Of course, none of this changes the fact that Israel's actions aboard the flotilla on Saturday constituted a tragedy, and a disaster for international peace. The Israel Defense Forces are tasked every day with confronting people who despise them, and Israel can only be truly protected by not killing them. Still, the IHH's history does shed light on the challenges that the IDF likely faced aboard the Mavi Marmara, and why it failed so spectacularly in its mission.
MOHAMMED ABED/AFP/Getty Images
The Norwegian Church Aid (NCA) and Church World Service (CWS), two aid organizations operating in Afghanistan, were suspended yesterday from carrying out relief projects in the country. The damning transgression? An offending telephone book listing.
Controversy over the operations of the two groups first ignited when Noorin TV, a broadcasting company in Afghanistan, aired footage of baptisms and Christian prayer meetings in the country. Noorin sought to link the clips to NCA and CWS, but later conceded they had no conclusive evidence that either organization is involved in missionary activity. The company's director, Muhammed Arif Noori, admitted he was prompted to raise the alarm when skimming a directory of non-government organizations working in Afghanistan: the word "Church" in the names of both groups caught his eye and wound up inspiring his attack.
In spite of Noorin's dubious fact-finding, the government responded by suspending both groups-an action they say is fully backed by the law: in Afghanistan, proselytizing isn't merely frowned upon. It's downright illegal. The country's Constitution bans converting from Islam, or even just trying to get someone else to convert. Both NCA and CWS deny taking part in any evangelical activity. (Indeed, even Mohammed Sediq Amarkhiel, spokesman for Afghanistan's Ministry of Economy, acknowledged both groups are known for "doing a good job.") The NCA general secretary expressed hope for a "speedy and positive solution" to the fall-out, but at least for now, his organization-and its 8 million dollar budget for Afghanistan alone-will have to sit on the sidelines.
MAURICIO LIMA/AFP/Getty Images
Sure, there are plenty of people who have it worse than billionaire Lebanese Prime Minister Saad Hariri. But as someone whose government is marginalized in large parts of Lebanon, whose interests are ignored internationally, and who -- if the history of his country and his family is any guide -- faces good odds of meeting a violent death, there are also plenty of people who have it better than Sheikh Saad. The latest headache came today, with the news that the Lebanese army had opened fire on Israeli jets flying over the country.
This isn't a novel development: Israeli warplanes have continued to violate Lebanese airspace since the 2006 war, and the Lebanese army continues to periodically fire at them, and miss. But for Hariri, who attended his first U.N. Security Council meeting today and spent Monday and Tuesday in Washington, where U.S. military assistance to Lebanon was on the docket, the timing couldn't be worse.
It's a no-win situation. If Hariri wants to keep military aid flowing to Lebanon, he needs to convince U.S. lawmakers that a strengthened Lebanese Armed Forces (LAF) will contribute to regional peace. That just became harder. And Hariri can't simply order the army not to target Israeli planes -- he's still trying to build bridges to Syria and Hezbollah, and his own Sunni community wouldn't stand for it. As with Hassan Nasrallah's fire-and-brimstone speech yesterday, the prime minister keeps finding the spotlight wrested away from him during his big trip.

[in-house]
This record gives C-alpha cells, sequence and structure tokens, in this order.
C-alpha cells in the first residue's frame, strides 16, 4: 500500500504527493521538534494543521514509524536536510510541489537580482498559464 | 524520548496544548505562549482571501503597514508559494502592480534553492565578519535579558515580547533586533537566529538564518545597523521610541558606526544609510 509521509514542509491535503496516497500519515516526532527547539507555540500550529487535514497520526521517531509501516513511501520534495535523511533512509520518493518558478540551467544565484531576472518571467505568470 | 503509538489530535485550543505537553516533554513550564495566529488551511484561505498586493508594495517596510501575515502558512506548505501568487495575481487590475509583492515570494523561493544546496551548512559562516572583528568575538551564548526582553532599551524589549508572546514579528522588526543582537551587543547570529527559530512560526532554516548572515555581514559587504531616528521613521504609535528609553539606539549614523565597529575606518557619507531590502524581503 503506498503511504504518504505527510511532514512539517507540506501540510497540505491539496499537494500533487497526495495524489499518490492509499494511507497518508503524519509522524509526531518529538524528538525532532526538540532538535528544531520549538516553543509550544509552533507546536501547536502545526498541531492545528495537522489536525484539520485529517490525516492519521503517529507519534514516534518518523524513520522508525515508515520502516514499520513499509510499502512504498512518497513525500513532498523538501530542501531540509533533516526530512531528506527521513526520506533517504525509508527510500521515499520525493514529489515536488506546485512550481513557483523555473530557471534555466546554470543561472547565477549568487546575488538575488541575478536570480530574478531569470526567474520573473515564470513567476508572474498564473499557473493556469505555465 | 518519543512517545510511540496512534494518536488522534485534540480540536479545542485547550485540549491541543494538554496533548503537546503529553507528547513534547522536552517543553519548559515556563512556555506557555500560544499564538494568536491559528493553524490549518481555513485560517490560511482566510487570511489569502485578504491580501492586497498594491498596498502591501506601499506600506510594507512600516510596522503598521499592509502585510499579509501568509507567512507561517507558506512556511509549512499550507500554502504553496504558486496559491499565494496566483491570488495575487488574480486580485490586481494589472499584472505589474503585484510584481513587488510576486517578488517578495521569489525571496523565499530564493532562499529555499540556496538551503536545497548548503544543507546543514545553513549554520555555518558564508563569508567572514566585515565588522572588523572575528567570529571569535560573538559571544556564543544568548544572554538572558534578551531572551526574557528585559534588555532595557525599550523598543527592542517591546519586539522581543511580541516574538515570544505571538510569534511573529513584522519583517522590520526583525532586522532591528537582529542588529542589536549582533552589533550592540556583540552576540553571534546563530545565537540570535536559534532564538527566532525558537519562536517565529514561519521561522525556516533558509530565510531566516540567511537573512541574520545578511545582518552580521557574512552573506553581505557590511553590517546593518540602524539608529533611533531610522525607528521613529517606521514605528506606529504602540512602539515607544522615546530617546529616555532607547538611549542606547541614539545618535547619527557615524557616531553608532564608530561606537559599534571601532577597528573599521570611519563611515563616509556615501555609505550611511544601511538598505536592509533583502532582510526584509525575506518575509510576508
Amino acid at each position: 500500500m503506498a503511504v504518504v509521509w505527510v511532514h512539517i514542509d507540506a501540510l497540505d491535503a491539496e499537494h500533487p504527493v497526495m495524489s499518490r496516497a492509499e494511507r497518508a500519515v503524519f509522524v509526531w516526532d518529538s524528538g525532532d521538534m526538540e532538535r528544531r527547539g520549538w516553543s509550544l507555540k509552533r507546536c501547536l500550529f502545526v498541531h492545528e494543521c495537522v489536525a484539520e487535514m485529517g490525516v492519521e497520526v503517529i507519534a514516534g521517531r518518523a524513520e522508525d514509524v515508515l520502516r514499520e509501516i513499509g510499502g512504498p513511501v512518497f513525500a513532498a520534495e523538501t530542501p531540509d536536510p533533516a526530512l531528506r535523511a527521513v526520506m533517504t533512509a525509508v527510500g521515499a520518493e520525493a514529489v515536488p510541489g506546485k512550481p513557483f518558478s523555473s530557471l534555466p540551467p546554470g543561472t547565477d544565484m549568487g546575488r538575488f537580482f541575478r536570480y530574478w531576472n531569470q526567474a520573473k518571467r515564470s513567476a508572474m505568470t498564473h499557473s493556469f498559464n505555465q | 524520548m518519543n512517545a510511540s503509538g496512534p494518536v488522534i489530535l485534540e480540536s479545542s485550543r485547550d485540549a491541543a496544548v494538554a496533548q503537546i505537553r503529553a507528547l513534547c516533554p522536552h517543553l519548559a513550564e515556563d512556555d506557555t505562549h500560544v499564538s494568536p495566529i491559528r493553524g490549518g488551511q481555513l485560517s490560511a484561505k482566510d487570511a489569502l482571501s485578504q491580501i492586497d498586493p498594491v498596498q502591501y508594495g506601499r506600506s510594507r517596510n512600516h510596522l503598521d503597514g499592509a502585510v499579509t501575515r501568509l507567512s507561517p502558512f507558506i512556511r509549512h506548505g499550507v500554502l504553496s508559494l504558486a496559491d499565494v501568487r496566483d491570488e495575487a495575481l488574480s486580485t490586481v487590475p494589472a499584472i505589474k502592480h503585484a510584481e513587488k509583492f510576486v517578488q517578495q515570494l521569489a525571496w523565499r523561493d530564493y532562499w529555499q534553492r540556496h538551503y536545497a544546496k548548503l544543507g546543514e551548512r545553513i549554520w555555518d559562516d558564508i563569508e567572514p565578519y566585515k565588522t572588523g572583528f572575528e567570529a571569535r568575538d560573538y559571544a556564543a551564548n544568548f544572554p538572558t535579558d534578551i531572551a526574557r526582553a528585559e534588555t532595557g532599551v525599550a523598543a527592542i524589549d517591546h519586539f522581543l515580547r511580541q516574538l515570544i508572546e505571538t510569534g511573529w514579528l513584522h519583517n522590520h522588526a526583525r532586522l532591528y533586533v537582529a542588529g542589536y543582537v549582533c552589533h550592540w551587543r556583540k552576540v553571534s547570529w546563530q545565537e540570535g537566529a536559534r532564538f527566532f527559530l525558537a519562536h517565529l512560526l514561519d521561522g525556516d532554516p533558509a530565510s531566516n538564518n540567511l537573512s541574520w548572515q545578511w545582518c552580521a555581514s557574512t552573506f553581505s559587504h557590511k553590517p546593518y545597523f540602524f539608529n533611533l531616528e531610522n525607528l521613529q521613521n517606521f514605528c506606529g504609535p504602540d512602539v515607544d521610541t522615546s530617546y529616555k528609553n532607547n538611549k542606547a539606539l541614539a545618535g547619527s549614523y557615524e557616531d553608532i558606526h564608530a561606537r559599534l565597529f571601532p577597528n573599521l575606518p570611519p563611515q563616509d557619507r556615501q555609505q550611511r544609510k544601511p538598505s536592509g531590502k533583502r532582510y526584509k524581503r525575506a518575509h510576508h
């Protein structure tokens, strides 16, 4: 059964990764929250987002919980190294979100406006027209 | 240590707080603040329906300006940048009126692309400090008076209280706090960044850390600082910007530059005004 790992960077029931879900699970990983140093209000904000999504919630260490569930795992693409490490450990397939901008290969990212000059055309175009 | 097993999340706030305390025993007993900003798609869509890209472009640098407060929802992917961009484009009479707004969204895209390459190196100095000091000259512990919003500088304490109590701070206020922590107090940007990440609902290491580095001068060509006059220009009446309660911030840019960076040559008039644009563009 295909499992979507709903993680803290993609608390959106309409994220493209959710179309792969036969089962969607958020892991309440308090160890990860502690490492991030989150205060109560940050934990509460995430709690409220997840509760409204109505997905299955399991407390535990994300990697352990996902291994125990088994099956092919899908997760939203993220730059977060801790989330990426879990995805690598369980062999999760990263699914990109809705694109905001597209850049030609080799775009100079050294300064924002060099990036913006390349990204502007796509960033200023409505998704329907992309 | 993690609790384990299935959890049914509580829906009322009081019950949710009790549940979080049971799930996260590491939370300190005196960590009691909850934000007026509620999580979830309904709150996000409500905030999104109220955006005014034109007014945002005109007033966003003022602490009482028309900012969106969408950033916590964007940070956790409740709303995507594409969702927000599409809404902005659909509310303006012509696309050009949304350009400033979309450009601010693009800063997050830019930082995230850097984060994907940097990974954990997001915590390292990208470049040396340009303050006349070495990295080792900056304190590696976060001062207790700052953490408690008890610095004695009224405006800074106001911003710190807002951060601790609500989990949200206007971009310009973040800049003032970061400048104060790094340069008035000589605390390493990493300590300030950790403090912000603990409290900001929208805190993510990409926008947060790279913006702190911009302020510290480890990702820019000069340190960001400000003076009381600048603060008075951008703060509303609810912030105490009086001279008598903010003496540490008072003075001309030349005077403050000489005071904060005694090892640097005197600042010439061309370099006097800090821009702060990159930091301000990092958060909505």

Ron Sachs-Pool/Getty Images
The Turkish- and Brazilian-brokered nuclear enrichment deal with Iran earlier this week was widely seen as a setback for the Obama administration's nonproliferation agenda, and indeed the White House didn't exactly shower the agreement with praise before continuing its push to slap new sanctions on Iran.
But according to Turkish Foreign Minister Ahmet Davutoglu, the whole thing was done with Obama's encouragement. The National reports:
Turkey’s foreign minister, Ahmet Davutoglu, however, credited Mr Obama’s policy of engaging with Tehran for Ankara’s success in pursuing a diplomatic solution. “[Obama] paved the way for this process,” Mr Davutoglu said during a news conference in Istanbul. Turkey’s prime minister, Recep Tayyip Erdogan, had been “encouraged” to pursue dialogue with Tehran by Mr Obama during a recent, high-level nuclear conference in New York.
While I'm sure Erdogan and Obama discussed Iran, it seems unlikely that anything that explicit was said. At a briefing on Monday -- before Davutoglu's comments -- White House Press Secretary Robert Gibbs said that the president had "not talked directly" with the leaders of Turkey or Brazil as the deal was being put together.
Turkey and Brazil are reportedly infuriated by the new U.S.-backed agreement on sanctions and Davutoglu's suggestion that Obama was for the deal before he was against it isn't going to sit well in Washingtion.
Hat tip: RFE/RL Transmission
Tomorrow is the official launch for Foreign Policy's Middle East Channel, which we produce with the New America Foundation's Middle East Task Force and George Washington University's Project on Middle East Political Science (POMEPS). To mark the beginning of this new project, the Middle East Channel is delighted to host a panel discussion on Foreign Policy's recent cover story by Aaron David Miller, "The False Religion of Middle East Peace."
Please join us tomorrow for a panel discussion featuring Aaron David Miller, the International Crisis Group's Rob Malley, and NAF's Daniel Levy. The event will be held at the New America Foundation, from 4:30pm to 6:30pm. The event will be followed by a wine reception -- which, after hearing our panelists discuss the many trials and tribulations of the Israeli-Palestinian peace process, we are confident you will enjoy.
In a move that is sure to set conspiracy theorists aflutter, former Vice President Dick Cheney popped up yesterday in Saudi Arabia, where he met with King Abdullah. Accompanying him was former State Department diplomat and its top interpreter, Gamal Helal, who recently left the government to form a consulting firm, Helal Associates.